For centuries native communities in the USA and Canada have been murdered, displaced and broken by the European colonies that “discovered” them.  Though there have been some attempts at admitting past mistakes and conciliation (as Mark Charles states in one of his TED talks, for there to be reconciliation there has to be a pre-existing moment of harmony), these mistakes are widely forgotten, especially in history books.

From the right to land discovery of the US’ founding fathers, the genocide of most native American nations, to the underwhelming definition of what a human is in most documents dating back to not so long ago, the colonies and now countries, the USA and Canada, have tried many times to complete the colonisation of the lands their ancestors “discovered”.

In the 19th century, the US Board of Indian Commissioners report said that “the most reliable statistics prove that the Indian population taken as a whole, instead of dying out under the light and contact of civilization, is steadily increasing, an obstacle for total “American expansion”. The Indian is evidently destined to live as long as the white race, or until he becomes absorbed and assimilated with his pale brethren. (…) As we must have him among us, self-interest, humanity and Christianity require that we should accept the situation and go resolutely to work to make him a safe and useful factor in our body politic.”

One of the men that went to resolutely work to make Indians safe and useful was Richard Henry Pratt. He started an assimilation experiment with prisoners of war. He taught them how to speak English, read, write and how to do labour. He cut their hair and dressed them in military uniforms.

He took his results to the Federal Government and said that he discovered that they were capable of being civilized and was granted funding for his program.
In 1879 Pratt opened the first boarding school for Native American children. His motto: Kill the Indian and save the man.

Thousands of Indian children were forcibly taken from their homes and put into the boarding school. Christine Diindiisi McCleave, Turtle Mountain Ojibwe and National Native American Boarding School Healing Coalition, stated that “they tried to make them ashamed of being Indian, and transform them into something other than that”. They cut their hair short, were given new names and were forbidden to speak their native languages.

Pratt’s success resulted in the opening of over 300 boarding schools. In 1900 there were 20,000 thousand Native American children in boarding schools; by 1925 there were more than 60,000.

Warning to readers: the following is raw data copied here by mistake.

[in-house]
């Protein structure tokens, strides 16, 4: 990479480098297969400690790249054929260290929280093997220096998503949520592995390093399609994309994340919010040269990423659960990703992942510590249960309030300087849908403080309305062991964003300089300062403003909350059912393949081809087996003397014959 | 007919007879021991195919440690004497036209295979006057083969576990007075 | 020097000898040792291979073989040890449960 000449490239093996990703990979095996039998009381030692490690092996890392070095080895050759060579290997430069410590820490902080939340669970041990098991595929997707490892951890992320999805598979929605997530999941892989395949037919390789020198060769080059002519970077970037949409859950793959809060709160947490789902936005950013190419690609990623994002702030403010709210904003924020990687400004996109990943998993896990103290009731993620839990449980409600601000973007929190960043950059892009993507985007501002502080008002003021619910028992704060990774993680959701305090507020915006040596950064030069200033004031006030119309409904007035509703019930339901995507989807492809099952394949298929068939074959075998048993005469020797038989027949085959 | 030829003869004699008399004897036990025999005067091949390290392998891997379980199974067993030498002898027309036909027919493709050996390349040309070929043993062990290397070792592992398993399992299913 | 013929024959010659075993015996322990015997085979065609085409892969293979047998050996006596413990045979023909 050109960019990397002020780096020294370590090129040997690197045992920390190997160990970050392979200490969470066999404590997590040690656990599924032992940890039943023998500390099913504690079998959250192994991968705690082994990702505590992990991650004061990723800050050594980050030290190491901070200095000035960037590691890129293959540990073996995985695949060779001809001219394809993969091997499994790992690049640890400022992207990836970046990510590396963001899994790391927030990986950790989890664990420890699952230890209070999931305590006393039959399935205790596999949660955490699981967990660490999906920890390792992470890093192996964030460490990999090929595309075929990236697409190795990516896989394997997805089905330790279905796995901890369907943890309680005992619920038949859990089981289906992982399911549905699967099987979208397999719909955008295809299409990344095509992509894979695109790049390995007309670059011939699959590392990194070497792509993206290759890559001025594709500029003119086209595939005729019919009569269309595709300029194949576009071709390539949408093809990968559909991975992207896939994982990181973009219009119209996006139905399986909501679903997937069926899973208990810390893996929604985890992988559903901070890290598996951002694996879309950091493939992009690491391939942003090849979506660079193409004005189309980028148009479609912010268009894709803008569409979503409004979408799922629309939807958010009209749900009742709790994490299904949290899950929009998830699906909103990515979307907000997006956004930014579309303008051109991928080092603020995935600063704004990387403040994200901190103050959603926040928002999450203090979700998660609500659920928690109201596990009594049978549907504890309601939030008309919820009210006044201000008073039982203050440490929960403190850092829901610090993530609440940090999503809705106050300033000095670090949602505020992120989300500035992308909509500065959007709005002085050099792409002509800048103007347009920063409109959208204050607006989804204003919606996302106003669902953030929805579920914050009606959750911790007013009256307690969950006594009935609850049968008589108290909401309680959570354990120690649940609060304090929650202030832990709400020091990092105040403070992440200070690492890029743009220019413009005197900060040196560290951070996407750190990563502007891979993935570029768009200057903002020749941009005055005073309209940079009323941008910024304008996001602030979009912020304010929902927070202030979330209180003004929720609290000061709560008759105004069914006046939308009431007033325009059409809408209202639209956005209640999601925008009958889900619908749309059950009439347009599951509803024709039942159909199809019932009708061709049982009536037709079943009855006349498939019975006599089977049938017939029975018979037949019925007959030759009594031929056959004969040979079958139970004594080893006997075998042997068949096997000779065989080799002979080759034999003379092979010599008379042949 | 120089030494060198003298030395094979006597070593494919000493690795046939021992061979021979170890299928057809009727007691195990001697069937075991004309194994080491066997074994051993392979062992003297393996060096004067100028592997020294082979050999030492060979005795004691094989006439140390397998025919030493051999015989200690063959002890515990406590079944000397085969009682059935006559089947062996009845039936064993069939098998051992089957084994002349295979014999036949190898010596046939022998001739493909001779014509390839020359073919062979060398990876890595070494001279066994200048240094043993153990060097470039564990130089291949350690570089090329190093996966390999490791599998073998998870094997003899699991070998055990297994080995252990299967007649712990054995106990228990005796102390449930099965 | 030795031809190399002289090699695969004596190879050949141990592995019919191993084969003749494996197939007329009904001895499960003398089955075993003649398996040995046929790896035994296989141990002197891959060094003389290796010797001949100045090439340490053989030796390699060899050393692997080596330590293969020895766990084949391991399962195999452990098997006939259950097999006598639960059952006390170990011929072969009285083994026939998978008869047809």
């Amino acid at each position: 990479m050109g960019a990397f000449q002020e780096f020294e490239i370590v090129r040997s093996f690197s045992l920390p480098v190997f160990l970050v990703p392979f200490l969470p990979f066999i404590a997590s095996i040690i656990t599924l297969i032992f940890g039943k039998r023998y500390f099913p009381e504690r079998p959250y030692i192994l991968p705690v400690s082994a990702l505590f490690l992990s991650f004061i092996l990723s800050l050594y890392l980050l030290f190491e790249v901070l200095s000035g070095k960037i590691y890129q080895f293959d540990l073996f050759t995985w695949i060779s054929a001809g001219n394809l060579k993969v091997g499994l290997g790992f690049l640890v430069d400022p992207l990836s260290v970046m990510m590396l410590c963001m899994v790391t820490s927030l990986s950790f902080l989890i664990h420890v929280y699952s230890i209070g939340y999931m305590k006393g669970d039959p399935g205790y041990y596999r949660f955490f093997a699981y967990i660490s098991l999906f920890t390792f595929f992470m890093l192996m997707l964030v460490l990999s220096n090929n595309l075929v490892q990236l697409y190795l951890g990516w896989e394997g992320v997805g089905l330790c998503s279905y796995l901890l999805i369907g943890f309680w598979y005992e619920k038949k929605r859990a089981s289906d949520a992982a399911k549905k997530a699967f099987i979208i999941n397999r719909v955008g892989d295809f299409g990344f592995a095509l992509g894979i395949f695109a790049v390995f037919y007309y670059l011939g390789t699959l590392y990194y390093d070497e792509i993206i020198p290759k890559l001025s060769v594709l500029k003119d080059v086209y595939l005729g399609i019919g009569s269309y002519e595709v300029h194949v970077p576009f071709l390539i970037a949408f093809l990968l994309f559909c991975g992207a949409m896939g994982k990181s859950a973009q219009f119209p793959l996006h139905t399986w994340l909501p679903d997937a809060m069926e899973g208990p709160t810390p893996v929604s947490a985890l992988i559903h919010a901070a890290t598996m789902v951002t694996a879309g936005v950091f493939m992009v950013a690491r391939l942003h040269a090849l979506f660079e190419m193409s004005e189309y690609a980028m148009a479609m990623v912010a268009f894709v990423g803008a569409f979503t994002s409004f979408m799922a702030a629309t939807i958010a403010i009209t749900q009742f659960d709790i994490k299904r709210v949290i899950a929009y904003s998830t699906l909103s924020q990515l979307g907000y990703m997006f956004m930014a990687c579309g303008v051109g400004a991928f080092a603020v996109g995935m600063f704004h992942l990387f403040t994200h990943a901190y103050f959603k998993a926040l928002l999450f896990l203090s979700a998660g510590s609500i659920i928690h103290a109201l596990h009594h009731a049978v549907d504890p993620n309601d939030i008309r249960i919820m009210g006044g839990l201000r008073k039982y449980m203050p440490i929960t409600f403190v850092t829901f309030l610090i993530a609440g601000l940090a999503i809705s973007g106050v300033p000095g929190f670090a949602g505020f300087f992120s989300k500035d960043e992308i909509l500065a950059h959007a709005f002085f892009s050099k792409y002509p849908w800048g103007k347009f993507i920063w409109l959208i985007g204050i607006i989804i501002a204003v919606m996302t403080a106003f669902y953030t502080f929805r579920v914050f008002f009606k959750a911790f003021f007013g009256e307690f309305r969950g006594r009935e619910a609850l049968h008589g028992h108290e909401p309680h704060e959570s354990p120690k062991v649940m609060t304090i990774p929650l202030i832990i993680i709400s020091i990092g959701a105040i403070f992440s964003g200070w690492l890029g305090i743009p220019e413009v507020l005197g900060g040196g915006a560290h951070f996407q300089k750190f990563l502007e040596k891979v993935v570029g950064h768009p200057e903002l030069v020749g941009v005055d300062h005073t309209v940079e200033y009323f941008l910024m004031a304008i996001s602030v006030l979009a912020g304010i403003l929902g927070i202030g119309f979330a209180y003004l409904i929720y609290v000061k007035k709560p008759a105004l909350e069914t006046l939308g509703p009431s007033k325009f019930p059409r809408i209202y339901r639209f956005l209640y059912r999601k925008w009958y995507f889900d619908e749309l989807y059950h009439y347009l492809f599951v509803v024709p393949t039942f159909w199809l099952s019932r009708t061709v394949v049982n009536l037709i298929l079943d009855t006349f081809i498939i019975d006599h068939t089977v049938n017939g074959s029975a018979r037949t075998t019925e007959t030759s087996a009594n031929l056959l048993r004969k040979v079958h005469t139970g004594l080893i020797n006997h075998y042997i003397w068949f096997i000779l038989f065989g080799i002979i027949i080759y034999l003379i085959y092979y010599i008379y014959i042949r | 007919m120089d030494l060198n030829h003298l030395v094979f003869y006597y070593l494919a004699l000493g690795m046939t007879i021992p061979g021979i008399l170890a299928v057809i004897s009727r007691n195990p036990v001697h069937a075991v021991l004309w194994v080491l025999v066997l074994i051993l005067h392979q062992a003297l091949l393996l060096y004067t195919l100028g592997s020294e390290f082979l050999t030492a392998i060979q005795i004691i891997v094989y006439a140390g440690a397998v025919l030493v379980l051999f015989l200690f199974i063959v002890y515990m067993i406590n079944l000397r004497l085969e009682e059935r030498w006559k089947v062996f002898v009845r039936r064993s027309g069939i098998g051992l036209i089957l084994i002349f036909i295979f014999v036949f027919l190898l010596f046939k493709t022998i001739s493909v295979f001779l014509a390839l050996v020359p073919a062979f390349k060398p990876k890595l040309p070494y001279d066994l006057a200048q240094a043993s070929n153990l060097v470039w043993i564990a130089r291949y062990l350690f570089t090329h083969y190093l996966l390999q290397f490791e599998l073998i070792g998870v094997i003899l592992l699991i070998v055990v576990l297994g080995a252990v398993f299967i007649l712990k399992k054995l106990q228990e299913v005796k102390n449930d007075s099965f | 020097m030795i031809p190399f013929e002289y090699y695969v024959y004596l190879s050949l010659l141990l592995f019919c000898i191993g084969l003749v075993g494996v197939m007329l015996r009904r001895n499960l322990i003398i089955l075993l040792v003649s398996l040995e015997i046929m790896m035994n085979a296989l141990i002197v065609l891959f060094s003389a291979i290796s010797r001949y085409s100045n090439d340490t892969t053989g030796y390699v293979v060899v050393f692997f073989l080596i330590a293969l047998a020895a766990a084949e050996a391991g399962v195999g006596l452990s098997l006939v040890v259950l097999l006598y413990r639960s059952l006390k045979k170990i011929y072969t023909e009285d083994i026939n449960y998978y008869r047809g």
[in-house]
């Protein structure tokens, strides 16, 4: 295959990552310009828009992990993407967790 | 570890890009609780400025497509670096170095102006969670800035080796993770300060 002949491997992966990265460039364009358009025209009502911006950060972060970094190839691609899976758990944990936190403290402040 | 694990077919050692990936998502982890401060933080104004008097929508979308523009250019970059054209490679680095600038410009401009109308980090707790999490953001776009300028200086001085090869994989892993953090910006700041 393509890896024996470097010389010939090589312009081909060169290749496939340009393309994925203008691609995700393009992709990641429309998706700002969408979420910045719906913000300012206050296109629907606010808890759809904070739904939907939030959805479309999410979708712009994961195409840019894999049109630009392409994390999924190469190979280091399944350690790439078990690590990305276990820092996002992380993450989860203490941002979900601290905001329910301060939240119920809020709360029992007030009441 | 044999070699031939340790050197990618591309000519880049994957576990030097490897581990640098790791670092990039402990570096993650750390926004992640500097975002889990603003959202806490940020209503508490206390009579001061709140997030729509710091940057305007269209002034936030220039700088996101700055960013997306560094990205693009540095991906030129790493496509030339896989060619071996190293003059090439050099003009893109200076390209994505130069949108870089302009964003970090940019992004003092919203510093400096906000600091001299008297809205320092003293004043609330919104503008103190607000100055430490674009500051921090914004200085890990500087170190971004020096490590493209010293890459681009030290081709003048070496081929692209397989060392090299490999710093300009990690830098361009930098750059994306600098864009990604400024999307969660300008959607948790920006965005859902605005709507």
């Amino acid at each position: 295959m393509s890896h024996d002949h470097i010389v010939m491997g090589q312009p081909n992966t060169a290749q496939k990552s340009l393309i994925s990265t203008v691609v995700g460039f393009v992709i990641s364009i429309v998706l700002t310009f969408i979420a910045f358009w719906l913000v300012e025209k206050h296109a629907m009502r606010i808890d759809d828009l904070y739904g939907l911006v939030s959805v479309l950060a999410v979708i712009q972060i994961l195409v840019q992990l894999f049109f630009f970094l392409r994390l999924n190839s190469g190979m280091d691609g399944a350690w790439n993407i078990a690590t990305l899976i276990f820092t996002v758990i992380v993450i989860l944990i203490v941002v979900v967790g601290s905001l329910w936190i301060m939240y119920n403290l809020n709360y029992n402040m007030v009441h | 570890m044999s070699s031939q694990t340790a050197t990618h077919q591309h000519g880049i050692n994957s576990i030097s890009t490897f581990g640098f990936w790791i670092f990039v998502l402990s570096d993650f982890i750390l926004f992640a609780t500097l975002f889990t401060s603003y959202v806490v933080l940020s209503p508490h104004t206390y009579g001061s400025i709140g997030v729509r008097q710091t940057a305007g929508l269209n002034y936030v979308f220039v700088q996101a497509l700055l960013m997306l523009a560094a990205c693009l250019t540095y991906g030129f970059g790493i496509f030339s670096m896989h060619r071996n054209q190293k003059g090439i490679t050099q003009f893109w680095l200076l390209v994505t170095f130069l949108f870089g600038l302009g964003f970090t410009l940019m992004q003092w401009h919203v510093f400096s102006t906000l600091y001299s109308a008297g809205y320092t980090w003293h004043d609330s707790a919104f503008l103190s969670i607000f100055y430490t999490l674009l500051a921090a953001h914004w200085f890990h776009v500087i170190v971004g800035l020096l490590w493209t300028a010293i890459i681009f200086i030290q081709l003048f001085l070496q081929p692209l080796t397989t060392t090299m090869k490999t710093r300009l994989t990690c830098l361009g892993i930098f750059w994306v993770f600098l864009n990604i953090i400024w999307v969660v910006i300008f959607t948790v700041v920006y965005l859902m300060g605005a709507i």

Families that were opposed to sending their children to boarding schools were even incarcerated in places like Alcatraz or found their food rations withheld. Some parents even camped outside the schools to be close to their children until this also became illegal.

Few students managed to maintain the knowledge of their first language and culture; most students ended up not being able to communicate with their relatives.  In the tear-jerking film, Our Spirits don’t Speak English: Indian Boarding School by Rich Heape, Andrew Windyboy talks about the horrors he went through, and really shows the psychological effects these schools had on Native American children. “They caught me speaking my mother tongue, I didn’t know English so whenever something came out… I was punished and laughed at by the other kids. I lost my voice; if I spoke I was punished.” “Someday somebody has to hear me; I hope no one ever has to go through this. We have to have our own language because when we talk to our spirits, they don’t understand English; they look at you and ask “what are you saying?”  For the white man, it’s a terrible shame, for having treated people like this. Because we are people. We just want to be accepted.”

Alongside the removal of Native American children, disconnecting them from their land, a number of US policies started to infringe on Native American Lands. In less than five decades, Native Americans had lost two-thirds of their land.

Over time the brutality of the boarding schools (physical, psychological and sexual abuse, forced labour) started to surface, and after a 1928 report (commissioned by the US government) displayed the atrocities committed in these schools, many were forced to close. In the 1960s Indigenous activism rose alongside the Civil Rights movement. By the 1970s more schools had been forced to shut down.

Among the Native American children sent to Assimilation schools or boarding schools was Dennis Banks, who would become a founder of the American Indian Movement. “They wanted to destroy our identity; they put us in these boarding schools. Over 100,000 children were taken from their homes. My mother and grandmother were pulling me away from these men that had come to take me. Multiply that scene by 100,000 children. That destroyed the language, the songs”. “There was corporal punishment, and I heard the screams and I was part of the screams, I hear them today” “I said I will NEVER forgive this government for allowing a policy like that. “

The government handed over the control of the remaining schools to tribes to be run alongside the Bureau of Indian Affairs. But, as the boarding school program was fading, another assimilation program was taking shape: adoption. The aim was to stimulate the adoption of Indian children to non-Indian homes, promoting the adoption of the “forgotten child”. It was a different way of carrying on with the assimilation program that benefitted the Federal Government as adoption was cheaper than Federal Boarding Schools.

To be continued…

Sources: “How the US stole thousands of NA children” Vox Youtube; “How the US suppressed NA identity” Telesur English; Interview excerpts from Andrew Windyboy;; the 3 most misunderstood words in US History TEDx Talks Mark Charles.


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